The American Tort Reform Association (ATRA) was founded in 1986 by the American Medical Association and American Council of Engineering Companies, and now has hundreds of corporate members. Every year, ATRA releases a list of Judicial Hellholes: court systems alleged to be unfair to defendants. The name is definitely catchy: the thought of a judicial hellhole invokes images of Kafka, Satan and the Queen of Hearts. No wonder ATRA's hellhole campaign has embedded itself in media vocabulary. And no wonder state courts and state legislatures bend over backwards to get out from under the hellhole label. Similarly, the U.S. Chamber of Commerce has a spin-off organization,the Institute for Legal Reform, that issues an annual report on each state's lawsuit climate, ranking states from 1 to 50 on their friendliness to business, based on a survey of general counsel of very large businesses and their outside lawyers. Since no state wants to be found near the bottom of the list, the ILR report also creates pressure for legal change.
This essay uses West Virginia as a test case to examine the methodology of the Hellhole and Lawsuit Climate reports. It provides context by briefly tracing the earlier campaigns of tort reform advocates, highlighting some of the ways in which they have played fast and loose with numbers and stories. The essay describes the national Hellhole and Lawsuit Climate campaigns, and then focuses on ATRA's treatment of West Virginia in order to demonstrate the techniques of the hellhole reports. For example, the reports represent opinions as facts, use quotations and anecdotes in a misleading and manipulative way, omit bad facts, and misuse statistics.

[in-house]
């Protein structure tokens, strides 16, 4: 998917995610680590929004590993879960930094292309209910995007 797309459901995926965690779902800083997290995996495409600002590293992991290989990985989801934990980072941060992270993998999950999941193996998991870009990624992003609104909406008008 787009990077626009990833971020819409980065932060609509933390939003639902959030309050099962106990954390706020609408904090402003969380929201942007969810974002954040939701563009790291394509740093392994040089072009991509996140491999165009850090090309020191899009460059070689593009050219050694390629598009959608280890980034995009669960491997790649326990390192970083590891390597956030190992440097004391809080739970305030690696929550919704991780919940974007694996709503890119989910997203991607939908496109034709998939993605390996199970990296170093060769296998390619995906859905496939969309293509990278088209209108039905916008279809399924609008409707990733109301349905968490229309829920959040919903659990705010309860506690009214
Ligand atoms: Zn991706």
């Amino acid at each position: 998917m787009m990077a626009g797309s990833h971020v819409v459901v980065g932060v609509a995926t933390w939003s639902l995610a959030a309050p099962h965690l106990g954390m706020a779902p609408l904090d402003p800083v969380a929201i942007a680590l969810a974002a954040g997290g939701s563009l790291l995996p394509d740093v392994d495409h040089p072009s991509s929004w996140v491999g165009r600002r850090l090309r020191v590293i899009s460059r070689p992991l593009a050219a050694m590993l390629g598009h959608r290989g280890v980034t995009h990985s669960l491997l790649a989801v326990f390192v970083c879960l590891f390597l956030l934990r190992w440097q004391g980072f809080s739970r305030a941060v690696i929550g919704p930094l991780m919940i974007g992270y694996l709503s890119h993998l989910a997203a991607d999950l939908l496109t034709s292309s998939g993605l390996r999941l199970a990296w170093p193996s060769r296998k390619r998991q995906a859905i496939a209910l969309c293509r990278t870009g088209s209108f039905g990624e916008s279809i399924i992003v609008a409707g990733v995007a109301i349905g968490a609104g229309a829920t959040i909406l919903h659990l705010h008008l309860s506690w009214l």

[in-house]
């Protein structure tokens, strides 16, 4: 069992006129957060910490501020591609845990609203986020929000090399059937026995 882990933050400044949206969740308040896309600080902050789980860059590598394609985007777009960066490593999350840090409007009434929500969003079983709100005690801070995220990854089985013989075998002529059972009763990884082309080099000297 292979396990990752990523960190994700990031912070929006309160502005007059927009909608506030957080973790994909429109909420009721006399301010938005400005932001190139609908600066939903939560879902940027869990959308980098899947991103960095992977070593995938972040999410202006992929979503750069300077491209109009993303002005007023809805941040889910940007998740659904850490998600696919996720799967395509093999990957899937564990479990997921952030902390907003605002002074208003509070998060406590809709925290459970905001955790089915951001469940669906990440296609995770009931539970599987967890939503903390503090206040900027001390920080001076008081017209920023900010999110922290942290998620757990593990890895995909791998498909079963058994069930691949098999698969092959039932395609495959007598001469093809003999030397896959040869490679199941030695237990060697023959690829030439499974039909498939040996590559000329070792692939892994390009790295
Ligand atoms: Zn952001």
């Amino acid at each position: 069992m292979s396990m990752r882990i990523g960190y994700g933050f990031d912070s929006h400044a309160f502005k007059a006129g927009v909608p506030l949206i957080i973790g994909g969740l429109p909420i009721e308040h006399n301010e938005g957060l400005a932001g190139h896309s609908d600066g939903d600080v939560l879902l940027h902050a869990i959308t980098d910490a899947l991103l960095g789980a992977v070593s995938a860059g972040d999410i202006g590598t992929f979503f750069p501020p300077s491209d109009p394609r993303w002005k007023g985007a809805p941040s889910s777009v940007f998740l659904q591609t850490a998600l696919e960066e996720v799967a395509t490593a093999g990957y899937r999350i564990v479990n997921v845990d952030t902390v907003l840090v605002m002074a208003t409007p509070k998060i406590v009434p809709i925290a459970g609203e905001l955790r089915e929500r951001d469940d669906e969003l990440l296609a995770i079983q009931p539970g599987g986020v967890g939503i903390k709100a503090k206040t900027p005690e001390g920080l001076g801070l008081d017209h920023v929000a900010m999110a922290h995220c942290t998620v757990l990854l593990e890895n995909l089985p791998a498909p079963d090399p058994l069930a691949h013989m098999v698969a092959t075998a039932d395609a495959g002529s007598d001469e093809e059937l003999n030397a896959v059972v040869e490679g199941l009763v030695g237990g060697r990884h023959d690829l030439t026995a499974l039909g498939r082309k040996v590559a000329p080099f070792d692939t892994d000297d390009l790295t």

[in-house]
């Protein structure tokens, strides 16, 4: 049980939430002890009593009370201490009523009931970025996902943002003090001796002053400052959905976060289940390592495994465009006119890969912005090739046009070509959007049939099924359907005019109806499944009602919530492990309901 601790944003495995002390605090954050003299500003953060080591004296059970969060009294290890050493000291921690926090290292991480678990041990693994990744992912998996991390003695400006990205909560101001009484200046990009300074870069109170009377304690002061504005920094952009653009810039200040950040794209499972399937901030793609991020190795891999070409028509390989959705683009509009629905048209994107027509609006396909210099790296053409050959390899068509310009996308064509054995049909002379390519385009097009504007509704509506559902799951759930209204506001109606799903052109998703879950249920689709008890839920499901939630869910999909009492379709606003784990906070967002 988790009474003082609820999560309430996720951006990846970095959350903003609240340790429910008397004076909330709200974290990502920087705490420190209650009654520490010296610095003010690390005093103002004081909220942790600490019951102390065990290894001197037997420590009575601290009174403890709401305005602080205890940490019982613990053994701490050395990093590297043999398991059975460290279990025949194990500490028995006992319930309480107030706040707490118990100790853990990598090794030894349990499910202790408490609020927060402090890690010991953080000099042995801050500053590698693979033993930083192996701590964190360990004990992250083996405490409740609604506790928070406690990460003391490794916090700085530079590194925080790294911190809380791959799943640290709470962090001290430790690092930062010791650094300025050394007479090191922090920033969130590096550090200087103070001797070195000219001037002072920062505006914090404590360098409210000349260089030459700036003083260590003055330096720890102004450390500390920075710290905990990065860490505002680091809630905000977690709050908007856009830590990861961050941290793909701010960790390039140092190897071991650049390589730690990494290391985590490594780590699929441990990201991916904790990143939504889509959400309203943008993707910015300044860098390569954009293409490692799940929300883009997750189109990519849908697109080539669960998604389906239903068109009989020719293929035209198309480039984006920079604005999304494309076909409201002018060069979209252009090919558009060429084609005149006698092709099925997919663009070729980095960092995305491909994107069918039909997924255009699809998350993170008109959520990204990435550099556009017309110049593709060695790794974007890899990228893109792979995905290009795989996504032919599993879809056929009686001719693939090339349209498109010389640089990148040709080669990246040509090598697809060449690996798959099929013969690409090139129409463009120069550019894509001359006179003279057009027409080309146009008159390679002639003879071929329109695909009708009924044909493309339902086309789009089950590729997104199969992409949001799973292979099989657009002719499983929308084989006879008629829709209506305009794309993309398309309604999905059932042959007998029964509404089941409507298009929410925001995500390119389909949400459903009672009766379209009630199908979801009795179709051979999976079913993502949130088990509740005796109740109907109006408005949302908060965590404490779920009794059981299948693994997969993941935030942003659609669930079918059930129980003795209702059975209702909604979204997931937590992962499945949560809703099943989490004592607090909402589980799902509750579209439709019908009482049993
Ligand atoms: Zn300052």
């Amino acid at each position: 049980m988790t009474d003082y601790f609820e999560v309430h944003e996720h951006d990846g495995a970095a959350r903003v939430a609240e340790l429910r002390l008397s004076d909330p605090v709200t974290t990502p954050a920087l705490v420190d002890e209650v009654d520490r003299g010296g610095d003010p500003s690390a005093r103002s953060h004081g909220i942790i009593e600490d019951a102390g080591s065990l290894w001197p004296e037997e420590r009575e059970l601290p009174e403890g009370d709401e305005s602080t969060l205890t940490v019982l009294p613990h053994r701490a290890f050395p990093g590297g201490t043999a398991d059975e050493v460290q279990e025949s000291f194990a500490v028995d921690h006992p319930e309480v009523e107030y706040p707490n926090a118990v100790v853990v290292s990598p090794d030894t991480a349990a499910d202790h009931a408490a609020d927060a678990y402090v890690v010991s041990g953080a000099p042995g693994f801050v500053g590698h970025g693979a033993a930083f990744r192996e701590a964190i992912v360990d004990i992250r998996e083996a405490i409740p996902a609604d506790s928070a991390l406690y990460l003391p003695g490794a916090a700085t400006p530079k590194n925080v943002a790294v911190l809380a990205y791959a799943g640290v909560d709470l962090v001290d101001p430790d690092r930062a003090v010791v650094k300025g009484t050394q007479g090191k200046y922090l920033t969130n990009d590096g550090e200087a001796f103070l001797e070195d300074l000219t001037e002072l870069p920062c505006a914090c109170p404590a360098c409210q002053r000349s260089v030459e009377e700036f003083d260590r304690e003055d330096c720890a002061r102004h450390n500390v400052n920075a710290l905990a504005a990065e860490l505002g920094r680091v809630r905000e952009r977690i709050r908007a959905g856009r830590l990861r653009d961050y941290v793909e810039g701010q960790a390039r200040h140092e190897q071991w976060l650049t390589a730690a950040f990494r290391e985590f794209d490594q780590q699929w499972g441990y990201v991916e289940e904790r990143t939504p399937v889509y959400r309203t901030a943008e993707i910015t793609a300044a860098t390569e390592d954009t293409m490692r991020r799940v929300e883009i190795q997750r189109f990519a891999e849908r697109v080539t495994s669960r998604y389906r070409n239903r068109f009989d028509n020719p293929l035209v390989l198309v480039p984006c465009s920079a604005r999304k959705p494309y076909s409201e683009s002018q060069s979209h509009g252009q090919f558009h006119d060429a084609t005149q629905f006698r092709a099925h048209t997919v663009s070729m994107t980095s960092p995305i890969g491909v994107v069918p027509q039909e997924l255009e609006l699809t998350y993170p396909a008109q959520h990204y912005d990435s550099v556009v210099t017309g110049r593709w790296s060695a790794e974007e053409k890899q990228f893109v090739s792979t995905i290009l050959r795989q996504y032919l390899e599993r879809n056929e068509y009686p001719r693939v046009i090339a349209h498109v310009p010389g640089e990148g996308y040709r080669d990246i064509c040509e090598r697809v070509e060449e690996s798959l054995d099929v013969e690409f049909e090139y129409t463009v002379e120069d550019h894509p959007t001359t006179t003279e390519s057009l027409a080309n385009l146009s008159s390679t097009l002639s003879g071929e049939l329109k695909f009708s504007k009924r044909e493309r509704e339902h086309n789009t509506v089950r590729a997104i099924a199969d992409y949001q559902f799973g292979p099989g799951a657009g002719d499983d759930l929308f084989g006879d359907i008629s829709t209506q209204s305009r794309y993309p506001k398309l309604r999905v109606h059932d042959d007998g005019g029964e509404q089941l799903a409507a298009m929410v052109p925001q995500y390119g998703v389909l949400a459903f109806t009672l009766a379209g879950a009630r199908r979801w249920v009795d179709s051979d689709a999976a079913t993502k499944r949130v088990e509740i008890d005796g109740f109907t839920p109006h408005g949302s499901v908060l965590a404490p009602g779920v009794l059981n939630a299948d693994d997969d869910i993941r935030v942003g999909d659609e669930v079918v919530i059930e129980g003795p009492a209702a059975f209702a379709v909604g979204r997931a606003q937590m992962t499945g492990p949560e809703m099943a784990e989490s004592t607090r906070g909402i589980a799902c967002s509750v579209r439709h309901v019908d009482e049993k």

Reasonable scholars on all sides of the substantive and procedural issues involved in tort litigation have debated and will continue to debate difficult issues such as deterrence, insurance, proof of causation, procedural efficiency, the role of the courts, the limits of science, and best choice of decision maker. The hellhole reports add nothing to these thoughtful and nuanced debates; indeed, they debase that debate by misleading and misinforming citizens and lawmakers.
West Virginia Law Review
Elizabeth G. Thornburg, Judicial Hellholes, Lawsuit Climates and Bad Social Science: Lessons from West Virginia, 110 W. Va. L. Rev. 1097 (2008)